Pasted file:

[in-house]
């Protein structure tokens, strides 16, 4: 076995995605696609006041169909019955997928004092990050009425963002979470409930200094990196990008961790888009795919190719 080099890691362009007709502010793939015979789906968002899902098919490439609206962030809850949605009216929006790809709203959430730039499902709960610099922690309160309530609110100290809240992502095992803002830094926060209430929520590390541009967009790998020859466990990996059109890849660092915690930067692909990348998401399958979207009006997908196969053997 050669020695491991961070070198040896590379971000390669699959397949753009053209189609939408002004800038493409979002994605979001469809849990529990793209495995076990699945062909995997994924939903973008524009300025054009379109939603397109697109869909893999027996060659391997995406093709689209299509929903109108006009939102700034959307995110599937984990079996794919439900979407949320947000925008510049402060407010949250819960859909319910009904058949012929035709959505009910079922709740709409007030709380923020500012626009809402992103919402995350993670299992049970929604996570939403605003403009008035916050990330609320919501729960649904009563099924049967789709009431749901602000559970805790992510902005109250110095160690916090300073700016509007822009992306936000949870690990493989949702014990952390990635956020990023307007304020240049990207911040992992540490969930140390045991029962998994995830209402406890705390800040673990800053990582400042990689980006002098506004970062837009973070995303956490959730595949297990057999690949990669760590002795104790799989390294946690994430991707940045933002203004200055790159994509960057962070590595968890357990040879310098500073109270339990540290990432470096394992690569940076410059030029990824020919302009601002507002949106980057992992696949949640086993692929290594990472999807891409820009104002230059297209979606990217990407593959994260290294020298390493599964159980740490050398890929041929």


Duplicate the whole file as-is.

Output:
[in-house]
């Protein structure tokens, strides 16, 4: 076995995605696609006041169909019955997928004092990050009425963002979470409930200094990196990008961790888009795919190719 080099890691362009007709502010793939015979789906968002899902098919490439609206962030809850949605009216929006790809709203959430730039499902709960610099922690309160309530609110100290809240992502095992803002830094926060209430929520590390541009967009790998020859466990990996059109890849660092915690930067692909990348998401399958979207009006997908196969053997 050669020695491991961070070198040896590379971000390669699959397949753009053209189609939408002004800038493409979002994605979001469809849990529990793209495995076990699945062909995997994924939903973008524009300025054009379109939603397109697109869909893999027996060659391997995406093709689209299509929903109108006009939102700034959307995110599937984990079996794919439900979407949320947000925008510049402060407010949250819960859909319910009904058949012929035709959505009910079922709740709409007030709380923020500012626009809402992103919402995350993670299992049970929604996570939403605003403009008035916050990330609320919501729960649904009563099924049967789709009431749901602000559970805790992510902005109250110095160690916090300073700016509007822009992306936000949870690990493989949702014990952390990635956020990023307007304020240049990207911040992992540490969930140390045991029962998994995830209402406890705390800040673990800053990582400042990689980006002098506004970062837009973070995303956490959730595949297990057999690949990669760590002795104790799989390294946690994430991707940045933002203004200055790159994509960057962070590595968890357990040879310098500073109270339990540290990432470096394992690569940076410059030029990824020919302009601002507002949106980057992992696949949640086993692929290594990472999807891409820009104002230059297209979606990217990407593959994260290294020298390493599964159980740490050398890929041929």